Safe For Work
Posted On:8/29/2005 8:14pm
Style: Shaolin Kung Fu
Originally Posted by baofuhaibo
I'm on a 6000 calorie a day diet, and I don't count crap.
If you're not taking Synthroid, why did you feel the need to post that?
I would suggest you do some more research on Hyperthyroidism. You seemed to do some research on Synthroid, so you should have a good place to start on alternative treatments for it. Then (I know you don't trust doctors very much right now), take your findings to a doctor and discuss the best course of action for you. If your doctor has you on some generic template treatment that works for most people, it's time to find a doctor that will treat you specifically, not some textbook general treatment that works well for 90% of patients.
The bottom line is, you're afflicted with the condition (or perhaps you're not, since you don't seem to think so), so you've got much more of an interest in treating it. The Doctor has many other patients, but you're number one on your list of patients, so take matters into your own hands, and bring all the information you can find to him and discuss what direction YOU want to go with your treatment.
Jaguar's MMA record
pre Kung Fu and BJJ: 0-0-0
post Kung Fu and BJJ: 0-0-0 (BOO YAA!!)
We're number one! All others are number two or lower.
- The Sphinx (Mystery Men)
Posted On:8/29/2005 10:36pm
I don't have hyperthyroidism, I have hypothyroidism. At least, that's what they say. I really don't see how it is possible to tell something like that from two blood tests. I remember him asking me a few questions about symptoms.
1. Have you been fatigued? .. Sure, who isn't fatigued sometimes.
2. Have you been depressed? .. I guess.
3. ... That was about it.
The truth is, I was experiencing no symptoms that anyone couldn't have said "yes" to if asked. I suspect he based his findings on that interview more than the blood tests. I went to the pharmacist for information today and the sheet they gave me said that the doctor is supposed to do blood tests a number of times to monitor any changes. My doctor did two (one time on two separate days a week apart) and then left me on these meds for a year without any checks. I went in last week and asked him if I could stop taking it. I told him about the weight gain which I feel is unhealthy. He took one blood test, felt me up, and sent me home. He called me the next day to say I should stay on the stuff.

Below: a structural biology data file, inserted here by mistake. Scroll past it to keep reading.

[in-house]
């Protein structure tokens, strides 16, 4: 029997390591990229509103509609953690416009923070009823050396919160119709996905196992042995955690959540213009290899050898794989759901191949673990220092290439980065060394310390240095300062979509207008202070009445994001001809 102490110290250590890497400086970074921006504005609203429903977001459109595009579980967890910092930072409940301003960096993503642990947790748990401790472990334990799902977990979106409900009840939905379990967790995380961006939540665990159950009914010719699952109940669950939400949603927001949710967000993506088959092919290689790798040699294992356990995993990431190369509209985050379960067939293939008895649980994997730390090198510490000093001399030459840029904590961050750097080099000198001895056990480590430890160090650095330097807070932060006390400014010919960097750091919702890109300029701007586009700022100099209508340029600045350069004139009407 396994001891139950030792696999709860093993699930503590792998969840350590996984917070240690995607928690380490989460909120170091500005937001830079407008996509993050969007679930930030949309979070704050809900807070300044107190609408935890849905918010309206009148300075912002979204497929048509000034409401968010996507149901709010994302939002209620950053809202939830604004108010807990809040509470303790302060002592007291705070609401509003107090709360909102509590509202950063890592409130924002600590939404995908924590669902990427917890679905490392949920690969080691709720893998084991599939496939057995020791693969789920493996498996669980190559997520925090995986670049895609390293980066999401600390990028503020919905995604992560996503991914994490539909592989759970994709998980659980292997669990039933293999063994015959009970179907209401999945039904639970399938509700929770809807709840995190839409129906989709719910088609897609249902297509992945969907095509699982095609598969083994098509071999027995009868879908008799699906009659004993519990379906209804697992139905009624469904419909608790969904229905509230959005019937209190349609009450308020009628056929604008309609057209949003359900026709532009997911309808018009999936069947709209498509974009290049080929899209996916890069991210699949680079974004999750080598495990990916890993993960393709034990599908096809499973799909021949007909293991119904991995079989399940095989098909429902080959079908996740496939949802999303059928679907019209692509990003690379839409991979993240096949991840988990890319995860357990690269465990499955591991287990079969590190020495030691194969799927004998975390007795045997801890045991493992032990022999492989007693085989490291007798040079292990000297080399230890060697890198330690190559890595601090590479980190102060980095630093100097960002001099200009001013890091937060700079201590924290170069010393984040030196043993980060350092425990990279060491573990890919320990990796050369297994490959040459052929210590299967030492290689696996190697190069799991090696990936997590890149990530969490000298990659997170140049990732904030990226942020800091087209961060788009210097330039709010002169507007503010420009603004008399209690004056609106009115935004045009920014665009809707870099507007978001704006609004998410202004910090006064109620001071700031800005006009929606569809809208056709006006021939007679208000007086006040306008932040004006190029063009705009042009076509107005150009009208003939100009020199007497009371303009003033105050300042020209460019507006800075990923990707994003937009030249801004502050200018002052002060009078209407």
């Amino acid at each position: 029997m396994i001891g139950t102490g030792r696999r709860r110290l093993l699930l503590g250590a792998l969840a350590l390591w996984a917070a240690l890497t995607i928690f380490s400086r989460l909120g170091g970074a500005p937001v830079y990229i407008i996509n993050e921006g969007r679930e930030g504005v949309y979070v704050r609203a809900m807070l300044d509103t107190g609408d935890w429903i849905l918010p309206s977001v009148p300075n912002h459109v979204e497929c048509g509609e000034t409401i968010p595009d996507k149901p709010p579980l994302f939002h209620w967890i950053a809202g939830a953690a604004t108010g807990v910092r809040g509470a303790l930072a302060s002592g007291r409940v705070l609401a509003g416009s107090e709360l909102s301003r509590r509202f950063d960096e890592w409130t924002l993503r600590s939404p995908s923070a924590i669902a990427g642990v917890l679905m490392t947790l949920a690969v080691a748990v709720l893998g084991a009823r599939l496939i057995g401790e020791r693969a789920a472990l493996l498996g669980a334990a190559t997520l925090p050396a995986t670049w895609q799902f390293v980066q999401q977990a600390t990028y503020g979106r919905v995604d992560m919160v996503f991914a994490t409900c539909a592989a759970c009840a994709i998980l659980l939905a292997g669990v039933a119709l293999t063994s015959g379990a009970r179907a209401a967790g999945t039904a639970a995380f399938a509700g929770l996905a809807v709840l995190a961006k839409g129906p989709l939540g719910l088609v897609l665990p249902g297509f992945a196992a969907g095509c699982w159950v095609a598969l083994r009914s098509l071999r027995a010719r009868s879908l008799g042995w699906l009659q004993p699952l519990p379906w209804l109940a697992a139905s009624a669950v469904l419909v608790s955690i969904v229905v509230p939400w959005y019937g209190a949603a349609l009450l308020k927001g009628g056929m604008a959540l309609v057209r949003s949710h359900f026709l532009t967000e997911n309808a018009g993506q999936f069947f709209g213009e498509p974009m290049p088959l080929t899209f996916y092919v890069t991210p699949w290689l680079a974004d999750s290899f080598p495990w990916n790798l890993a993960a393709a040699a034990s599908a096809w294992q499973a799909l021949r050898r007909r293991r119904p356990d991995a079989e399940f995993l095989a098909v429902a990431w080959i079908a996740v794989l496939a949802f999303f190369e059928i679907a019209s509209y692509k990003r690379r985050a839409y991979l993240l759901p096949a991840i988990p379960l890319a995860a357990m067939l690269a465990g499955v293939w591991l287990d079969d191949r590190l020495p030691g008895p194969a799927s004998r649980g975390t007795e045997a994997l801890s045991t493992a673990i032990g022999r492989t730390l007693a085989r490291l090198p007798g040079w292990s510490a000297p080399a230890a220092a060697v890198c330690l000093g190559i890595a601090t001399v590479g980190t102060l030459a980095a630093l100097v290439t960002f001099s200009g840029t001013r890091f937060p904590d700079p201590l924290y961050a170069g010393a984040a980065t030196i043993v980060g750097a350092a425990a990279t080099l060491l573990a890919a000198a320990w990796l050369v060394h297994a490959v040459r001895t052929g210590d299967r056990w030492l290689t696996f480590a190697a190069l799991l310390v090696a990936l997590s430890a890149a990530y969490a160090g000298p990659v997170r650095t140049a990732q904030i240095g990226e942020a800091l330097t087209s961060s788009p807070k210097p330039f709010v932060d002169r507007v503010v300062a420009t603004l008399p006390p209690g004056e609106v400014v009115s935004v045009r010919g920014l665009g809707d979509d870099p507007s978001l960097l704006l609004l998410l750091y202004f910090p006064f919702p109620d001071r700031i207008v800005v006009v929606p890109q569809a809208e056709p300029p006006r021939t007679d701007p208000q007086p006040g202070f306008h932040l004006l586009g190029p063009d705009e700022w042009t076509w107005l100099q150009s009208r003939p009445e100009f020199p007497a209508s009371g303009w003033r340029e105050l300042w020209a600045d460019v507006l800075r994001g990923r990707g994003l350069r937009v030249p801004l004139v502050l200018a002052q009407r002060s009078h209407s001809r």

I think it's crap. I'm not paying for a specialist to tell me what is obvious. I was put on this stuff for no reason other than saying that I was tired and a little depressed sometimes during an interview. I shouldn't be on Synthroid. It doesn't feel right. I feel bloated and achy all the time and I can't sleep. My hair is thinning and it's dry and lacking luster. Something is wrong now and nothing was wrong with me when I started taking it. I just overdid my workout my first two times back.
I do want to see a doctor to find out how I go about stopping. I am not sure if I reduce the dosage or the number of days a week or what. I don't know what other doctor to see so I'm just going to call Dr. Walsh and say I am going to pursue diet and vitamin supplements instead and ask for instructions. If he says I should stay on it then I'm going to tell him I won't. I do not belong on this medication and it's obvious from the change in my anatomy, disposition and energy levels. If I did have a problem, it was nothing compared to this one. I'd rather have hypothyroidism than the effects of this medication.
Last edited by 9chambers; 8/29/2005 10:44pm at .
Posted On:8/29/2005 11:13pm
Synthroid has never gone through the Food and Drug Administration (FDA) approval process. It was grandfathered in under the FDA's recognition of the safety and effectiveness of the natural desiccated thyroid drug, Armour Thyroid, which is made from the gland of pigs, and contains two forms of thyroid hormone, T4 and T3. Synthroid, however, is a synthetic drug that contains the synthetically manufacturered form of only one hormone, T4.
While the manufacturer states that "Synthroid has been recognized as safe and effective for more than 40 years," in 1997, the FDA said otherwise when they issued a very unusual requirement that levothyroxine drugs -- including Synthroid -- be required to go through a new drug application (NDA) process, as if they were a new drug that had never been on the market before.
In issuing its requirement for an NDA, the FDA stated: "...no currently marketed orally administered levothyroxine sodium product has been shown to demonstrate consistent potency and stability and, thus, no currently marketed orally administered levothyroxine sodium product is generally recognized as safe and effective." -- U.S. FDA
... Again, the FDA's justification for the nearly unprecedented act of calling for new drug application on a drug that had been on the market for more than 40 years was that "No currently marketed orally administered levothyroxine sodium product is generally recognized as safe and effective."
OVERUSE FUELS SYNTHROID'S SUCCESS